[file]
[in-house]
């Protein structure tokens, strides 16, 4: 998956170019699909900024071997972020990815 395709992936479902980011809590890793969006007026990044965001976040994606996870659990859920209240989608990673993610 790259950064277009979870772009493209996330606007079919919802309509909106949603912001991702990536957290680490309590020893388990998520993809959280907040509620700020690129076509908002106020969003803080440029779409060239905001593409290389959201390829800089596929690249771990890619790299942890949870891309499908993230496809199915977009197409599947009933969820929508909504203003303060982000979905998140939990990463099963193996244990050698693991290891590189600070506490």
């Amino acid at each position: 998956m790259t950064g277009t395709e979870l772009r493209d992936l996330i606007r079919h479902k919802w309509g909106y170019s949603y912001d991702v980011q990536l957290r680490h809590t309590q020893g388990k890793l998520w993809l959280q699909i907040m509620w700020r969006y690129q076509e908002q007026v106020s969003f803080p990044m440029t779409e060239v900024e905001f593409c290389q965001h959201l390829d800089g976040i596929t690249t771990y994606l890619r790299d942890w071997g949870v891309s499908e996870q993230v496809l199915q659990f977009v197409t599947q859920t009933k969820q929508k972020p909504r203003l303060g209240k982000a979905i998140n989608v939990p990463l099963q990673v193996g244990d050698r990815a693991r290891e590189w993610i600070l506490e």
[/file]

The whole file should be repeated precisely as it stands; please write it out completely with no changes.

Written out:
[in-house]
């Protein structure tokens, strides 16, 4: 998956170019699909900024071997972020990815 395709992936479902980011809590890793969006007026990044965001976040994606996870659990859920209240989608990673993610 790259950064277009979870772009493209996330606007079919919802309509909106949603912001991702990536957290680490309590020893388990998520993809959280907040509620700020690129076509908002106020969003803080440029779409060239905001593409290389959201390829800089596929690249771990890619790299942890949870891309499908993230496809199915977009197409599947009933969820929508909504203003303060982000979905998140939990990463099963193996244990050698693991290891590189600070506490």
């Amino acid at each position: 998956m790259t950064g277009t395709e979870l772009r493209d992936l996330i606007r079919h479902k919802w309509g909106y170019s949603y912001d991702v980011q990536l957290r680490h809590t309590q020893g388990k890793l998520w993809l959280q699909i907040m509620w700020r969006y690129q076509e908002q007026v106020s969003f803080p990044m440029t779409e060239v900024e905001f593409c290389q965001h959201l390829d800089g976040i596929t690249t771990y994606l890619r790299d942890w071997g949870v891309s499908e996870q993230v496809l199915q659990f977009v197409t599947q859920t009933k969820q929508k972020p909504r203003l303060g209240k982000a979905i998140n989608v939990p990463l099963q990673v193996g244990d050698r990815a693991r290891e590189w993610i600070l506490e």